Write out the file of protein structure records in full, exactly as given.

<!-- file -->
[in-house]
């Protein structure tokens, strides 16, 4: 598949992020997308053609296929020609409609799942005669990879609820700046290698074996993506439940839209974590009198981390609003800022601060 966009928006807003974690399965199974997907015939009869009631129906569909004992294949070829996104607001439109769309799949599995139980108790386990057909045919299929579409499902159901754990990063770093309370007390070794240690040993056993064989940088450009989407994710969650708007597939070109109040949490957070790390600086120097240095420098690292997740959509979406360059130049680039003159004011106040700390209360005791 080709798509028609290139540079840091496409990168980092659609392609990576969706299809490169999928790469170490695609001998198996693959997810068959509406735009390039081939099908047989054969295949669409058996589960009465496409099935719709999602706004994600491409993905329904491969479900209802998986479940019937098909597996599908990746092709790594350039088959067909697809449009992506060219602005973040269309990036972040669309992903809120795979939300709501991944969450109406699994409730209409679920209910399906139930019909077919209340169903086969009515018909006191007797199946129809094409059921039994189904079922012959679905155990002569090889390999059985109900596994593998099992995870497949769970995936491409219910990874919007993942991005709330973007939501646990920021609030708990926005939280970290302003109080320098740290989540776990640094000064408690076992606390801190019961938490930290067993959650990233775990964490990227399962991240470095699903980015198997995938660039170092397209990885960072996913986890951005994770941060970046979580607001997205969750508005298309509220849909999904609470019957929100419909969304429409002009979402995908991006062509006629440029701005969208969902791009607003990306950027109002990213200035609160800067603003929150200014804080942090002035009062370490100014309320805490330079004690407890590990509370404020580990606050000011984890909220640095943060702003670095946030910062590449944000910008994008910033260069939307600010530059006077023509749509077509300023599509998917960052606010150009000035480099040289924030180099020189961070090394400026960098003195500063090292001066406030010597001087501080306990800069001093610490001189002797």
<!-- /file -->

[in-house]
């Protein structure tokens, strides 16, 4: 598949992020997308053609296929020609409609799942005669990879609820700046290698074996993506439940839209974590009198981390609003800022601060 966009928006807003974690399965199974997907015939009869009631129906569909004992294949070829996104607001439109769309799949599995139980108790386990057909045919299929579409499902159901754990990063770093309370007390070794240690040993056993064989940088450009989407994710969650708007597939070109109040949490957070790390600086120097240095420098690292997740959509979406360059130049680039003159004011106040700390209360005791 080709798509028609290139540079840091496409990168980092659609392609990576969706299809490169999928790469170490695609001998198996693959997810068959509406735009390039081939099908047989054969295949669409058996589960009465496409099935719709999602706004994600491409993905329904491969479900209802998986479940019937098909597996599908990746092709790594350039088959067909697809449009992506060219602005973040269309990036972040669309992903809120795979939300709501991944969450109406699994409730209409679920209910399906139930019909077919209340169903086969009515018909006191007797199946129809094409059921039994189904079922012959679905155990002569090889390999059985109900596994593998099992995870497949769970995936491409219910990874919007993942991005709330973007939501646990920021609030708990926005939280970290302003109080320098740290989540776990640094000064408690076992606390801190019961938490930290067993959650990233775990964490990227399962991240470095699903980015198997995938660039170092397209990885960072996913986890951005994770941060970046979580607001997205969750508005298309509220849909999904609470019957929100419909969304429409002009979402995908991006062509006629440029701005969208969902791009607003990306950027109002990213200035609160800067603003929150200014804080942090002035009062370490100014309320805490330079004690407890590990509370404020580990606050000011984890909220640095943060702003670095946030910062590449944000910008994008910033260069939307600010530059006077023509749509077509300023599509998917960052606010150009000035480099040289924030180099020189961070090394400026960098003195500063090292001066406030010597001087501080306990800069001093610490001189002797």